NO, I am referring not just to his death on March 17, 1957 when, together with 24 others, he perished in a plane crash that ended the first Philippine presidency that inspired the masses. (The second presidency to have captivated the masses, inarguably, would be that of Rodrigo Duterte.)
It is a sad testament to our low level of national consciousness that there was hardly any commemoration yesterday of the death of a President who led the Republic in defeating the communist insurgency in the 1950s, and who first put high on the nation’s agenda the urgency of agrarian reform.
Even the website of the Rockefeller-funded Ramon Magsaysay Awards Foundation, which fancies itself as the Asian equivalent of the Nobel Prize, didn’t even note that yesterday was the 62nd death anniversary of the man it has named its awards after. (Ironically, the foundation’s trustees have mostly been representatives of the Philippine elite that Magsaysay fought in his time.)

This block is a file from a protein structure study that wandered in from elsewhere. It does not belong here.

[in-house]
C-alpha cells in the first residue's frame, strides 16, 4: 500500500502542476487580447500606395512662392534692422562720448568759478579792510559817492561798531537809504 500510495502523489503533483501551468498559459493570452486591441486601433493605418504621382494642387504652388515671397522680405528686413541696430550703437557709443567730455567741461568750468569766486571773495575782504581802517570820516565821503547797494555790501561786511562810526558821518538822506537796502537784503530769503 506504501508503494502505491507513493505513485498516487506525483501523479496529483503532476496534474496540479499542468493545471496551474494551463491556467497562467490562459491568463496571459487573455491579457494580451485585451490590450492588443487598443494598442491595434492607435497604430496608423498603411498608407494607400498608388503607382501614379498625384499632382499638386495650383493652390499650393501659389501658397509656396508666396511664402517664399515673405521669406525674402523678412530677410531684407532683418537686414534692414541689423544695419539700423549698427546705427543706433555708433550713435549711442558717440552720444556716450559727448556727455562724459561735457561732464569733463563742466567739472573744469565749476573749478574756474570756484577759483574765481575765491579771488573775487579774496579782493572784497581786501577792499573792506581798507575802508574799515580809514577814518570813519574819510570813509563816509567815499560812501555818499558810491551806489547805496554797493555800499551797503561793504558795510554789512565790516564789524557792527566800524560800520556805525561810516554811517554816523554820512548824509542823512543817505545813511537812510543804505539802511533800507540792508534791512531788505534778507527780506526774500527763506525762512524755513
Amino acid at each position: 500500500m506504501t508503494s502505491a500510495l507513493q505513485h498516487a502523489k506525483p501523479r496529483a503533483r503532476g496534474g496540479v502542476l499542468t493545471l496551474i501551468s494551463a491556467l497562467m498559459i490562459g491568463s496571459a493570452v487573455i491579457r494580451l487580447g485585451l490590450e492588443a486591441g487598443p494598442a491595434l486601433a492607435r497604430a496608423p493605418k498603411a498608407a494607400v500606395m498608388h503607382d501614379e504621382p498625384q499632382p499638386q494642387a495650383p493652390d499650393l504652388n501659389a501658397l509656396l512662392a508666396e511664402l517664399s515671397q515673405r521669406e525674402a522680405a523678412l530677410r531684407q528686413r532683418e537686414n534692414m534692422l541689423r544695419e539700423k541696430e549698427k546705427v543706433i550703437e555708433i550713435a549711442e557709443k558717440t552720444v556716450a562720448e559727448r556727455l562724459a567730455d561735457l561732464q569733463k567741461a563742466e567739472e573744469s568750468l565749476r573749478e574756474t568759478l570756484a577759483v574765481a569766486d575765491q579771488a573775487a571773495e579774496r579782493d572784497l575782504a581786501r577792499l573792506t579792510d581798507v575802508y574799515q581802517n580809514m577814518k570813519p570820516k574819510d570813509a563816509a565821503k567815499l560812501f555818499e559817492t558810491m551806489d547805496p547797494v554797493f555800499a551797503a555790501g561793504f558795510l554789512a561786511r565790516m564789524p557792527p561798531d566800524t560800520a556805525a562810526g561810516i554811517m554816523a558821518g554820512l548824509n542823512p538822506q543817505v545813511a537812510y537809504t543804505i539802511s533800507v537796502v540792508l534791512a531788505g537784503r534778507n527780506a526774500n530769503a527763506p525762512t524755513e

In contrast, there is a non-working national holiday for Benigno Aquino, Jr., who never got to be president and who, going by a mountain of evidence that has emerged, helped the communist insurgency of the 1970s to grow, that it continues to trouble our rural areas to this day.
Ironically, it was Magsaysay who appointed Aquino in 1954 as his personal emissary to convince the insurgent Huk Supremo Luis Taruc to surrender. Fifteen years later, Aquino tapped his contacts with the Huks he made in that task to convince a young Huk guerilla Kumander Dante to join Jose Ma. Sison’s fledgling Communist Party to form a new rebel force the New People’s Army